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A DOLL'S HOUSE by Henrik Ibsen 1879 translated by William Archer CHARACTERS TORVALD HELMER. NORA, his wife. DOCTOR RANK. MRS. LINDEN. * NILS KROGSTAD. THE HELMERS' THREE CHILDREN. ANNA, *(2) their nurse. A MAID-SERVANT (ELLEN). A PORTER. The action passes in Helmer's house (a flat) in Christiania. * In the original "Fru Linde." *(2) In the original "Anne-Marie." ACT FIRST A room, comfortably and tastefully, but not expensively, furnished. In the back, on the right, a door leads to the hall; on the left another door leads to HELMER’s study. Between the two doors a pianoforte. In the middle of the left wall a door, and nearer the front a window. Near the window a round table with armchairs and a small sofa. In the right wall, somewhat to the back, a door, and against the same wall, further forward, a porcelain stove; in front of it a couple of arm-chairs and a rocking-chair. Between the stove and the side-door a small table. Engravings on the walls. A whatnot with china and bric-a-brac. A small bookcase filled with handsomely bound books. Carpet. A fire in the stove. It is a winter day. A bell rings in the hall outside. Presently the outer door of the flat is heard to open. Then NORA enters, humming gaily. She is in outdoor dress, and carries several parcels, which she lays on the right-hand table. She leaves the door into the hall open, and a PORTER is seen outside, carrying a Christmas-tree and a basket, which he gives to the MAID-SERVANT who has opened the door. NORA. Hide the Christmas-tree carefully, Ellen; the children must on no account see it before this evening, when it's lighted up. [To the PORTER, taking out her purse.] How much? PORTER. Fifty ore. * * About sixpence. There are 100 ore in a krone or crown, which is worth thirteenpence halfpenny. NORA. There is a crown. No, keep the change. [The PORTER thanks her and goes. NORA shuts the door. She continues smiling in quiet glee as she takes off her outdoor things. Taking from her pocket a bag of macaroons, she eats one or two. Then she goes on tip-toe to her husband's door and listens. NORA. Yes; he is at home. [She begins humming again, crossing to the table on the right. HELMER. [In his room.] Is that my lark twittering there? NORA. [Busy opening some of her parcels.] Yes, it is. HELMER. Is it the squirrel frisking around? NORA. Yes! HELMER When did the squirrel get home? NORA. Just this minute. [Hides the bag of macaroons in her pocket and wipes her mouth.] Come here, Torvald, and see what I've been buying. -1- HELMER. Don't interrupt me. [A little later he opens the door and looks in, pen in hand.] Buying, did you say? What! All that? Has my little spendthrift been making the money fly again? NORA. Why, Torvald, surely we can afford to launch out a little now. It's the first Christmas we haven't had to pinch. HELMER. Come come; we can't afford to squander money. NORA. Oh yes, Torvald, do let us squander a little, now- just the least little bit! You know you'll soon be earning heaps of money. HELMER. Yes, from New Year's Day. But there's a whole quarter before my first salary is due. NORA. Never mind; we can borrow in the meantime. HELMER. Nora! [He goes up to her and takes her playfully by the ear.] Still my little featherbrain! Supposing I borrowed a thousand crowns to-day, and you made ducks and drakes of them during Christmas week, and then on New Year's Eve a tile blew off the roof and knocked my brains outNORA. [Laying her hand on his mouth.] Hush! How can you talk so horridly? HELMER. But supposing it were to happen- what then? NORA. If anything so dreadful happened, it would be all the same to me whether I was in debt or not. HELMER. But what about the creditors? NORA. They! Who cares for them? They're only strangers. HELMER. Nora, Nora! What a woman you are! But seriously, Nora, you know my principles on these points. No debts! No borrowing! Home life ceases to be free and beautiful as soon as it is founded on borrowing and debt. We two have held out bravely till now, and we are not going to give in at the last. NORA. [Going to the fireplace.] Very well- as you please, Torvald. HELMER. [Following her.] Come come; my little lark mustn't droop her wings like that. What? Is my squirrel in the sulks? [Takes out his purse.] Nora, what do you think I have here? NORA. [Turning round quickly.] Money! HELMER. There! [Gives her some notes.] Of course I know all sorts of things are wanted at Christmas. NORA. [Counting.] Ten, twenty, thirty, forty. Oh, thank you, thank you, Torvald! This will go a long way. HELMER. I should hope so. NORA. Yes, indeed; a long way! But come here, and let me show you all I've been buying. And so cheap! Look, here's a new suit for Ivar, and a little sword. Here are a horse and a trumpet for Bob. And here are a doll and a cradle for Emmy. They're only common; but they're good enough for her to pull to pieces. And dress-stuffs and kerchiefs for the servants. I ought to have got something better for old Anna. HELMER. And what's in that other parcel? NORA. [Crying out.] No, Torvald, you're not to see that until this evening. HELMER. Oh! Ah! But now tell me, you little spendthrift, have you thought of anything for yourself? NORA. For myself! Oh, I don't want anything. HELMER. Nonsense! Just tell me something sensible you would like to have. NORA. No, really I don't know of anything- Well, listen, TorvaldHELMER. Well? NORA. [Playing with his coat-buttons, without looking him in the face.] If you really want to give me something, you might, you know- you mightHELMER. Well? Out with it! NORA. [Quickly.] You might give me money, Torvald. Only just what you think you can spare; then I can buy something with it later -2- on. HELMER. But, NoraNORA. Oh, please do, dear Torvald, please do! I should hang the money in lovely gilt paper on the Christmas-tree. Wouldn't that be fun? HELMER. What do they call the birds that are always making the money fly? NORA. Yes, I know- spendthrifts, * of course. But please do as I ask you, Torvald. Then I shall have time to think what I want most. Isn't that very sensible, now? * "Spillefugl," literally "playbird," means a gambler. HELMER. [Smiling.] Certainly; that is to say, if you really kept the money I gave you, and really spent it on something for yourself. But it all goes in housekeeping, and for all manner of useless things, and then I have to pay up again. NORA. But, TorvaldHELMER. Can you deny it, Nora dear? [He puts his arm round her.] It's a sweet little lark, but it gets through a lot of money. No one would believe how much it costs a man to keep such a little bird as you. NORA. For shame! How can you say so? Why, I save as much as ever I can. HELMER. [Laughing.] Very true- as much as you can- but that's precisely nothing. NORA. [Hums and smiles with covert glee.] H'm! If you only knew, Torvald, what expenses we larks and squirrels have. HELMER. You're a strange little being! Just like your fatheralways on the look-out for all the money you can lay your hands on; but the moment you have it, it seems to slip through your fingers; you never know what becomes of it. Well, one must take you as you are. It's in the blood. Yes, Nora, that sort of thing is hereditary. NORA. I wish I had inherited many of papa's qualities. HELMER. And I don't wish you anything but just what you are- my own, sweet little song-bird. But I say- it strikes me you look so- so- what shall I call it?- so suspicious to-dayNORA. Do I? HELMER. You do, indeed. Look me full in the face. NORA. [Looking at him.] Well? HELMER. [Threatening with his finger.] Hasn't the little sweet-tooth been playing pranks to-day? NORA. No; how can you think such a thing! HELMER. Didn't she just look in at the confectioner's? NORA. No, Torvald; reallyHELMER. Not to sip a little jelly? NORA. No; certainly not. HELMER. Hasn't she even nibbled a macaroon or two? NORA. No, Torvald, indeed, indeed! HELMER. Well, well, well; of course I'm only joking. NORA. [Goes to the table on the right.] I shouldn't think of doing what you disapprove of. HELMER. No, I'm sure of that; and, besides, you've given me your word- [Going towards her.] Well, keep your little Christmas secrets to yourself, Nora darling. The Christmas-tree will bring them all to light, I daresay. NORA. Have you remembered to invite Doctor Rank? HELMER. No. But it's not necessary; he'll come as a matter of course. Besides, I shall ask him when he looks in to-day. I've ordered some capital wine. Nora, you can't think how I look -3- forward to this evening. NORA. And I too. How the children will enjoy themselves, Torvald! HELMER. Ah, it's glorious to feel that one has an assured position and ample means. Isn't it delightful to think of? NORA. Oh, it's wonderful! HELMER. Do you remember last Christmas? For three whole weeks beforehand you shut yourself up every evening till long past midnight to make flowers for the Christmas-tree, and all sorts of other marvels that were to have astonished us. I was never so bored in my life. NORA. I didn't bore myself at all. HELMER. [Smiling.] But it came to little enough in the end, Nora. NORA. Oh, are you going to tease me about that again? How could I help the cat getting in and pulling it all to pieces? HELMER. To be sure you couldn't, my poor little Nora. You did your best to give us all pleasure, and that's the main point. But, all the same, it's a good thing the hard times are over. NORA. Oh, isn't it wonderful? HELMER. Now I needn't sit here boring myself all alone; and you needn't tire your blessed eyes and your delicate little fingersNORA. [Clapping her hands.] No, I needn't, need I, Torvald? Oh, how wonderful it is to think of? [Takes his arm.] And now I'll tell you how I think we ought to manage, Torvald. As soon as Christmas is over- [The hall-door bell rings.] Oh, there's a ring! [Arranging the room.] That's somebody come to call. How tiresome! HELMER. I'm "not at home" to callers; remember that. ELLEN. [In the doorway.] A lady to see you, ma'am. NORA. Show her in. ELLEN. [To HELMER.] And the doctor has just come, sir. HELMER. Has he gone into my study? ELLEN. Yes, sir. [HELMER goes into his study. ELLEN ushers in MRS. LINDEN, in travelling costume, and goes out, closing the door. MRS. LINDEN. [Embarrassed and hesitating.] How do you do, Nora? NORA. [Doubtfully.] How do you do? MRS. LINDEN. I see you don't recognise me! NORA. No, I don't think- oh yes!- I believe- [Suddenly brightening.] What, Christina! Is it really you? MRS. LINDEN. Yes; really I! NORA. Christina! And to think I didn't know you! But how could I[More softly.] How changed you are; Christina! MRS. LINDEN. Yes, no doubt. In nine or ten yearsNORA. Is it really so long since we met? Yes, so it is. Oh, the last eight years have been a happy time, I can tell you. And now you have come to town? All that long journey in mid-winter! How brave of you! MRS. LINDEN. I arrived by this morning's steamer. NORA. To have a merry Christmas, of course. Oh, how delightful! Yes, we will have a merry Christmas. Do take your things off. Aren't you frozen? [Helping her.] There; now we'll sit cosily by the fire. No, you take the arm-chair; I shall sit in this rocking-chair. [Seizes her hands.] Yes, now I can see the dear old face again. It was only at the first glance- But you're a little paler, Christina- and perhaps a little thinner. MRS. LINDEN. And much, much older, Nora. NORA. Yes, perhaps a little older- not much- ever so little. [She suddenly checks herself; seriously.] Oh, what a thoughtless wretch I am! Here I sit chattering on, and- Dear, dear Christina, can you forgive me! MRS. LINDEN. What do you mean, Nora? NORA. [Softly.] Poor Christina! I forgot: you are a widow. -4- MRS. LINDEN. Yes; my husband died three years ago. NORA. I know, I know; I saw it in the papers. Oh, believe me, Christina, I did mean to write to you; but I kept putting it off, and something always came in the way. MRS. LINDEN. I can quite understand that, Nora dear. NORA. No, Christina; it was horrid of me. Oh, you poor darling! how much you must have gone through!- And he left you nothing? MRS. LINDEN. Nothing. NORA. And no children? MRS. LINDEN. None. NORA. Nothing, nothing at all? MRS. LINDEN. Not even a sorrow or a longing to dwell upon. NORA. [Looking at her incredulously.] My dear Christina, how is that possible? MRS. LINDEN. [Smiling sadly and stroking her hair.] Oh, it happens so sometimes, Nora. NORA. So utterly alone! How dreadful that must be! I have three of the loveliest children. I can't show them to you just now; they're out with their nurse. But now you must tell me everything. MRS. LINDEN. No, no; I want you to tell meNORA. No, you must begin; I won't be egotistical to-day. To-day I'll think only of you. Oh! but I must tell you one thingperhaps you've heard of our great stroke of fortune? MRS. LINDEN. No. What is it? NORA. Only think! my husband has been made manager of the Joint Stock Bank. MRS. LINDEN. Your husband! Oh, how fortunate! NORA. Yes; isn't it? A lawyer's position is so uncertain, you see, especially when he won't touch any business that's the least bit shady, as of course Torvald never would; and there I quite agree with him. Oh! you can imagine how glad we are. He is to enter on his new position at the New Year, and then he'll have a large salary, and percentages. In future we shall be able to live quite differently- just as we please, in fact. Oh, Christina, I feel so lighthearted and happy! It's delightful to have lots of money, and no need to worry about things, isn't it? MRS. LINDEN. Yes; at any rate it must be delightful to have what you need. NORA. No, not only what you need, but heaps of money- heaps! MRS. LINDEN. [Smiling.] Nora, Nora, haven't you learnt reason yet? In our school days you were a shocking little spendthrift. NORA. [Quietly smiling.] Yes; that's what Torvald says I am still. [Holding up her forefinger.] But "Nora, Nora" is not so silly as you all think. Oh! I haven't had the chance to be much of a spendthrift. We have both had to work. MRS. LINDEN. You too? NORA. Yes, light fancy work: crochet, and embroidery, and things of that sort; [Carelessly] and other work too. You know, of course, that Torvald left the Government service when we were married. He had little chance of promotion, and of course he required to make more money. But in the first year after our marriage he overworked himself terribly. He had to undertake all sorts of extra work, you know, and to slave early and late. He couldn't stand it, and fell dangerously ill. Then the doctors declared he must go to the South. MRS. LINDEN. You spent a whole year in Italy, didn't you? NORA. Yes, we did. It wasn't easy to manage, I can tell you. It was just after Ivar's birth. But of course we had to go. Oh, it was a wonderful, delicious journey! And it saved Torvald's life. But it cost a frightful lot of money, Christina. -5- MRS. LINDEN. So I should think. NORA. Twelve hundred dollars! Four thousand eight hundred crowns! * Isn't that a lot of money? * The dollar (4s. 6d.) was the old unit of currency in Norway. The crown was substituted for it shortly before the date of this play. MRS. LINDEN. How lucky you had the money to spend! NORA. We got it from father, you must know. MRS. LINDEN. Ah, I see. He died just about that time, didn't he? NORA. Yes, Christina, just then. And only think! I couldn't go and nurse him! I was expecting little Ivar's birth daily; and then I had my poor sick Torvald to attend to. Dear, kind old father! I never saw him again, Christina. Oh! that's the hardest thing I have had to bear since my marriage. MRS. LINDEN. I know how fond you were of him. But then you went to Italy? NORA. Yes; you see, we had the money, and the doctors said we must lose no time. We started a month later. MRS. LINDEN. And your husband came back completely cured. NORA. Sound as a bell. MRS. LINDEN. But- the doctor? NORA. What do you mean? MRS. LINDEN. I thought as I came in your servant announced the doctorNORA. Oh, yes; Doctor Rank. But he doesn't come professionally. He is our best friend, and never lets a day pass without looking in. No, Torvald hasn't had an hour's illness since that time. And the children are so healthy and well, and so am I. [Jumps up and claps her hands.] Oh, Christina, Christina, what a wonderful thing it is to live and to be happy!- Oh, but it's really too horrid of me! Here am I talking about nothing but my own concerns. [Seats herself upon a footstool close to CHRISTINA, and lays her arms on her friend's lap.] Oh. don't be angry with me! Now tell me, is it really true that you didn't love your husband? What made you marry him, then? MRS. LINDEN. My mother was still alive, you see, bedridden and helpless; and then I had my two younger brothers to think of. I didn't think it would be right for me to refuse him. NORA. Perhaps it wouldn't have been. I suppose he was rich then? MRS. LINDEN. Very well off, I believe. But his business was uncertain. It fell to pieces at his death, and there was nothing left. NORA. And then-? MRS. LINDEN. Then I had to fight my way by keeping a shop, a little school, anything I could turn my hand to. The last three years have been one long struggle for me. But now it is over, Nora. My poor mother no longer needs me; she is at rest. And the boys are in business, and can look after themselves. NORA. How free your life must feel! MRS. LINDEN. No, Nora; only inexpressibly empty. No one to live for! [Stands up restlessly.] That's why I could not bear to stay any longer in that out-of-the-way corner. Here it must be easier to find something to take one up- to occupy one's thoughts. If I could only get some settled employment- some office work. NORA. But, Christina, that's such drudgery, and you look worn out already. It would be ever so much better for you to go to some watering-place and rest. MRS. LINDEN [Going to the window.] I have no father to give me the money, Nora. NORA. [Rising.] Oh, don't be vexed with me. -6- MRS. LINDEN. [Going to her.] My dear Nora, don't you be vexed with me. The worst of a position like mine is that it makes one so bitter. You have no one to work for, yet you have to be always on the strain. You must live; and so you become selfish. When I heard of the happy change in your fortunes- can you believe it?I was glad for my own sake more than for yours. NORA. How do you mean? Ah, I see! You think Torvald can perhaps do something for you. MRS. LINDEN. Yes; I thought so. NORA. And so he shall, Christina. Just you leave it all to me. I shall lead up to it beautifully!- I shall think of some delightful plan to put him in a good humour! Oh, I should so love to help you. MRS. LINDEN. How good of you, Nora, to stand by me so warmly! Doubly good in you, who knows so little of the troubles and burdens of life. NORA. I? I know so little of-? MRS. LINDEN. [Smiling.] Oh, well- a little fancy-work, and so forth.- You're a child, Nora. NORA. [Tosses her head and paces the room.] Oh, come, you mustn't be so patronising! MRS. LINDEN. No? NORA. You're like the rest. You all think I'm fit for nothing really seriousMRS. LINDEN. Well, wellNORA. You think I've had no troubles in this weary world. MRS. LINDEN. My dear Nora, you've just told me all your troubles. NORA. Pooh- those trifles! [Softly.] I haven't told you the great thing. MRS. LINDEN. The great thing? What do you mean? NORA. I know you look down upon me, Christina; but you have no right to. You are proud of having worked so hard and so long for your mother. MRS. LINDEN. I am sure I don't look down upon any one; but it's true I am both proud and glad when I remember that I was able to keep my mother's last days free from care. NORA. And you're proud to think of what you have done for your brothers, too. MRS. LINDEN. Have I not the right to be? NORA. Yes indeed. But now let me tell you, Christina- I, too, have something to be proud and glad of. MRS. LINDEN. I don't doubt it. But what do ...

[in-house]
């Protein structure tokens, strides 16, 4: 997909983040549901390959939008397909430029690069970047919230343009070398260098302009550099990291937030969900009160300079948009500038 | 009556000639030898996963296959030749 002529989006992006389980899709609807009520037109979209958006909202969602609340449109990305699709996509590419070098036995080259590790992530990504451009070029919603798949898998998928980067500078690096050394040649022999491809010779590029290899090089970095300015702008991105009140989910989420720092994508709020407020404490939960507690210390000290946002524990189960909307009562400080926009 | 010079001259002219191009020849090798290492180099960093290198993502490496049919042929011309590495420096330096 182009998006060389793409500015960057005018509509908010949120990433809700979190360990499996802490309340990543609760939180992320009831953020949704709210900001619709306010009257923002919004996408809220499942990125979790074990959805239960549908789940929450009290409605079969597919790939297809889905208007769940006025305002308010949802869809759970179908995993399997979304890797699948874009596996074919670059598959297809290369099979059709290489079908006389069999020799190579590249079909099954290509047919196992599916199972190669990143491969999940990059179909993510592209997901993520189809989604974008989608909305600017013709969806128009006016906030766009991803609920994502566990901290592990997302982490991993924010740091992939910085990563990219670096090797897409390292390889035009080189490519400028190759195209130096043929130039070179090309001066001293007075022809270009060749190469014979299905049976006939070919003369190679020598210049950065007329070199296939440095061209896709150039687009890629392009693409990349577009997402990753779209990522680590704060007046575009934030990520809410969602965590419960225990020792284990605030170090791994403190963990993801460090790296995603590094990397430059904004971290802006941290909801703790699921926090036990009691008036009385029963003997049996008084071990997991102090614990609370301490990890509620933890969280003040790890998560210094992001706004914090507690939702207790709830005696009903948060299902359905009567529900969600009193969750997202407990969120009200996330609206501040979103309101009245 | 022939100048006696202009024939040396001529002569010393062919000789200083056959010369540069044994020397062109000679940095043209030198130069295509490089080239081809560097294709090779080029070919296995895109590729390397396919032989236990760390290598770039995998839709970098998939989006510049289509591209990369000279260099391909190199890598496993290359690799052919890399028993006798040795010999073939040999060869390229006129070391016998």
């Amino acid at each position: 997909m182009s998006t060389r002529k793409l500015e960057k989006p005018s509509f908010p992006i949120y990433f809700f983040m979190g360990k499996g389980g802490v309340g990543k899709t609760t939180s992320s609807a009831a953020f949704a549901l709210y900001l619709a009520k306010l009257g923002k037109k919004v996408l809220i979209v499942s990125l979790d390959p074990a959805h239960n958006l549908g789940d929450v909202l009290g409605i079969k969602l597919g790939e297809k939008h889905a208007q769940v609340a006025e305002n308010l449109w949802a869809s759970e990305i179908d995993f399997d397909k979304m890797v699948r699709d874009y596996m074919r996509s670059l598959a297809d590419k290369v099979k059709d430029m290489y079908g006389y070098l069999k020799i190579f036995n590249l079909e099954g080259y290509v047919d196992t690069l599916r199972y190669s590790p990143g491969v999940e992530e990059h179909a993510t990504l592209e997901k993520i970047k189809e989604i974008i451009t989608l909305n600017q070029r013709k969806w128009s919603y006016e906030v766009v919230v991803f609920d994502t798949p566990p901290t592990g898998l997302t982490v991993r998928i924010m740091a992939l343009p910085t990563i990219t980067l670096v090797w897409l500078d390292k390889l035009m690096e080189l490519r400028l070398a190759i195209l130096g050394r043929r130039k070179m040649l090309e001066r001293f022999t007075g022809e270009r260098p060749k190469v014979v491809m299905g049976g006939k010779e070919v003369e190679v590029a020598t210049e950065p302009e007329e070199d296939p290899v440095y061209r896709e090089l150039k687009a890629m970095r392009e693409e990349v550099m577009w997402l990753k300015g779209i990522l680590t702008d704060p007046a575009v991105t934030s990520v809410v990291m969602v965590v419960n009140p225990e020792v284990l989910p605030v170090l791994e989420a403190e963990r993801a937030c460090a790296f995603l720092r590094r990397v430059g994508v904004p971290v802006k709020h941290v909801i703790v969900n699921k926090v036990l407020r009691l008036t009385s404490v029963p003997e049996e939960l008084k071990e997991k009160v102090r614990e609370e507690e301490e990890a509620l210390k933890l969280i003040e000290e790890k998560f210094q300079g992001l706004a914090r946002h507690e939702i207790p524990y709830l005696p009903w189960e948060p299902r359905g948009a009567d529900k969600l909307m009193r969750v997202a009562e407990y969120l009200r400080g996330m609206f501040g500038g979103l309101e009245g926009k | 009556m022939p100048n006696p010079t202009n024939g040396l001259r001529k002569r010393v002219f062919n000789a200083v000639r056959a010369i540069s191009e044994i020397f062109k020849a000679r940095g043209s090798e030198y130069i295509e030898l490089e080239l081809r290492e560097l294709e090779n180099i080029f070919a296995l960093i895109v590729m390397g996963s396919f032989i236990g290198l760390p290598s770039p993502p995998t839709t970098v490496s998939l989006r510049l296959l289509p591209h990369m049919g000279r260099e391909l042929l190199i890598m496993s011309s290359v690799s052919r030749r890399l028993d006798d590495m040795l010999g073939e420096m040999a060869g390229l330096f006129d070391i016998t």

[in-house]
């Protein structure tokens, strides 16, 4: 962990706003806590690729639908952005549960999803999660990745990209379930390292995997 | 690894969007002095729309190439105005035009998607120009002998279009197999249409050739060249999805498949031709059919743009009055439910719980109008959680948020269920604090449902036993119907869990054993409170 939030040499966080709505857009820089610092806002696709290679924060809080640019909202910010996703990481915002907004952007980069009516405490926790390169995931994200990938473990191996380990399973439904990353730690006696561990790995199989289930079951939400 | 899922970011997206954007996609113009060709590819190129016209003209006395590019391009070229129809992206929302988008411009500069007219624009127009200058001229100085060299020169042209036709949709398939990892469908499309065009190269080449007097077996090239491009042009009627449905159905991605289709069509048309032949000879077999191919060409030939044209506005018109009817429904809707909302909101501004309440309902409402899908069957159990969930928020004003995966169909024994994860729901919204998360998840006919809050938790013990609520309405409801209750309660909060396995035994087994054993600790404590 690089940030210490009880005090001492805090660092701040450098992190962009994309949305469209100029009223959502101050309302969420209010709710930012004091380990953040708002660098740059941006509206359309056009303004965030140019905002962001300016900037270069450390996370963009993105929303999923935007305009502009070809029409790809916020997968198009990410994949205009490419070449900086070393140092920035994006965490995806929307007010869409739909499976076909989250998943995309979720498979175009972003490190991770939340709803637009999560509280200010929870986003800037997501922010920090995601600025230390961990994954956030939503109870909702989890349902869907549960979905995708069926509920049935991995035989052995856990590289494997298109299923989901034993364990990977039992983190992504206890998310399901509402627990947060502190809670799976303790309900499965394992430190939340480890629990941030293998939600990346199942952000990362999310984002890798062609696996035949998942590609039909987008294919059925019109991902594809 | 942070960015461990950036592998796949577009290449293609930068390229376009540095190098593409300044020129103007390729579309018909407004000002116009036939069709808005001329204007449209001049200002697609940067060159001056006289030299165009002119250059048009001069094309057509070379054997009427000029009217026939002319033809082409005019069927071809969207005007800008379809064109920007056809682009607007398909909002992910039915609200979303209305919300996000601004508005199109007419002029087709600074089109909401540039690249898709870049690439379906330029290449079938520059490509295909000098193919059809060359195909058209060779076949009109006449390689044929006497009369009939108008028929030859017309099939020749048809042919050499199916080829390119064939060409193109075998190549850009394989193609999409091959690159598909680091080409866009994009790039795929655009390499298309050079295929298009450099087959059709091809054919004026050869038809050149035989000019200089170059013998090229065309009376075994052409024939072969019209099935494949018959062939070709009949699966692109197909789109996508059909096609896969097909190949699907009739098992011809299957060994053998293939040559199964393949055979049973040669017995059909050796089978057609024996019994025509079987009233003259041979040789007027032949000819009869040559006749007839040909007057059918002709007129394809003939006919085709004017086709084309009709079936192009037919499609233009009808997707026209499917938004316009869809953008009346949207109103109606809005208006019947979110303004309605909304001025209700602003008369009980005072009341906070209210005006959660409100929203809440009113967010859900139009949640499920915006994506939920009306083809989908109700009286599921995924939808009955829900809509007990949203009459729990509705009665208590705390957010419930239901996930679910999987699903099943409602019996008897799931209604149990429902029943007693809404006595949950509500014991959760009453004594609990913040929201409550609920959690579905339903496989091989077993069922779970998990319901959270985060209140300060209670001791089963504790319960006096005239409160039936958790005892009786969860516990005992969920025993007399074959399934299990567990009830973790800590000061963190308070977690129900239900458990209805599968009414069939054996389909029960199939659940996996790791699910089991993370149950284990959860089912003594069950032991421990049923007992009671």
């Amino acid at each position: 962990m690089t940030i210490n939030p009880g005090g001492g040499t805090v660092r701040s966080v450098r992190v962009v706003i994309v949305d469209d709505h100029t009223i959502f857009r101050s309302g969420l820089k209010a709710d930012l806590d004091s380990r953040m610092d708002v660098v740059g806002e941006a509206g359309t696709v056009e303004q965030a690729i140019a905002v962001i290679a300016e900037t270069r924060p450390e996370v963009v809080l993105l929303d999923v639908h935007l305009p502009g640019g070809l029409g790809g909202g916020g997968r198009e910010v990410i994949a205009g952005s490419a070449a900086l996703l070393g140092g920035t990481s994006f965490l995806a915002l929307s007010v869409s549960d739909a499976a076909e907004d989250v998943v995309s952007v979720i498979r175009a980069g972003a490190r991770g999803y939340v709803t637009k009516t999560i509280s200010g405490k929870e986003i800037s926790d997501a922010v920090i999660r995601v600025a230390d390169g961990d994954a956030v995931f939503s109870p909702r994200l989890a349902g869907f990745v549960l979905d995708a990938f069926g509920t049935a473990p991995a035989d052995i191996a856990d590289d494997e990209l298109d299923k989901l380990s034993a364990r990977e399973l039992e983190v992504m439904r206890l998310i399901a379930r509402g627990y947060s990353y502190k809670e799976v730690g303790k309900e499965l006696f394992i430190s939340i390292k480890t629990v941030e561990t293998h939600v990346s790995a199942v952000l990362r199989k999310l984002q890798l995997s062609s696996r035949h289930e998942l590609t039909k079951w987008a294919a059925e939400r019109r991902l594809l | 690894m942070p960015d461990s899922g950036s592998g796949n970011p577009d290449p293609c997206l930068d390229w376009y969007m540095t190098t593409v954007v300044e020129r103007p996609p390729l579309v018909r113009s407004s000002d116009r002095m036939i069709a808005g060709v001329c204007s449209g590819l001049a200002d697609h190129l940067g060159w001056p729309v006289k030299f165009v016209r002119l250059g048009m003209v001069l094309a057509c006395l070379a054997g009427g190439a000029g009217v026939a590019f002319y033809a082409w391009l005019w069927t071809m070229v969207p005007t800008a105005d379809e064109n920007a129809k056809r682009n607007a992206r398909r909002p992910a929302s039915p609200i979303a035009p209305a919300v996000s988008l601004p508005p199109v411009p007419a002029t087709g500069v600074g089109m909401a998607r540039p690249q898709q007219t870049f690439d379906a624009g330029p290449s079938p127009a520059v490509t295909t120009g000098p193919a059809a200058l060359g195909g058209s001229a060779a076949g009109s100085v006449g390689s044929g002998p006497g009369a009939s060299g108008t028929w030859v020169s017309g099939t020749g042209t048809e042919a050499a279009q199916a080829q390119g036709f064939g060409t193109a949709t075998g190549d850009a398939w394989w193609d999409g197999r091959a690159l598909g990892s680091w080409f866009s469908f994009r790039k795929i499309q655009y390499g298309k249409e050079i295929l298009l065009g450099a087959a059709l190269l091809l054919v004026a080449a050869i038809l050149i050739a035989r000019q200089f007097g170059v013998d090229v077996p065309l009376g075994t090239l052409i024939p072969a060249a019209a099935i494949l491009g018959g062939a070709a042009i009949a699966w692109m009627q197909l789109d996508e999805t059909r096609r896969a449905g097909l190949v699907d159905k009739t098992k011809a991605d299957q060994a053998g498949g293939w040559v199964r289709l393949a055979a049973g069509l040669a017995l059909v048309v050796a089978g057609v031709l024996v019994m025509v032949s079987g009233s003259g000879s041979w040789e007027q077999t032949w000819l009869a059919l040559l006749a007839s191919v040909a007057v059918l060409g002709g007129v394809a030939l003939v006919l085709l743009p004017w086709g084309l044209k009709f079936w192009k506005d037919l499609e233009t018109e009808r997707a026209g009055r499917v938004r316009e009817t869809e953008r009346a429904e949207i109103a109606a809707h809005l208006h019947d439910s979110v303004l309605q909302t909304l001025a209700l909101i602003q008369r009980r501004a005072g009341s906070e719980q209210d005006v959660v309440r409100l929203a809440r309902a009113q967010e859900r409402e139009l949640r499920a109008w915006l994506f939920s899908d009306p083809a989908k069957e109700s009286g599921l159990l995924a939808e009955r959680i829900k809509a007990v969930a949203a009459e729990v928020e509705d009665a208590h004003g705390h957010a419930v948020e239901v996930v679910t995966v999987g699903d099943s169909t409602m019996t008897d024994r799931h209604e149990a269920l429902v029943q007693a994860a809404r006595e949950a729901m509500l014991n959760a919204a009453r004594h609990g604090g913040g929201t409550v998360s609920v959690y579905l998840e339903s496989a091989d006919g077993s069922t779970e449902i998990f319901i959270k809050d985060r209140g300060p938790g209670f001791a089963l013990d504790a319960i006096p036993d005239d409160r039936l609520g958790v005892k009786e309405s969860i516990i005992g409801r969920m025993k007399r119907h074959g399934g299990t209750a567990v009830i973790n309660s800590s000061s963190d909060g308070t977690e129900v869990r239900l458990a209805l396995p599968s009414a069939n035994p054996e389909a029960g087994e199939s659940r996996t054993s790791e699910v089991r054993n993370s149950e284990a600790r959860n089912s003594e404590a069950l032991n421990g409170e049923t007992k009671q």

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School: UIUC


Surname 1
Part 1: Discuss the idea of individuality as it applies to Nora Helmer in Ibsen’s- A Doll’s House
The concept of individuality can be understood as those peculiar qualities or characters that
helps in distinguishing one person from the other or one thing from the other. In Ibsen’s A Doll’s
House, individual liberty is one of the major concerns in the play. The author uses Nora who is a
female to portray the need for individual freedom. Nora who is the central character of the play
struggles by all means so as to be a self-dependent person.
First, Nora wants to educate herself by seeking her identity as a woman. She makes a bold
decision of leaving her husband and the three children not just for the sake of freeing herself from
the marriage life in the male dominated society they are living in but so as to have his own way
out of the masculine York. She wants to learn more about herself as a woman so as to be able to
establish her own identity and thus develop a sense of individuality.
At the beginning of the play, Nora has no speech in her marriage. She is expected to do
everything dictated by her husband, Torvald who treats her as his own personal property without
questioning. However, Nora learns that the societal norms in this patriarchal society does not

Surname 2
guarantee a woman with freedom...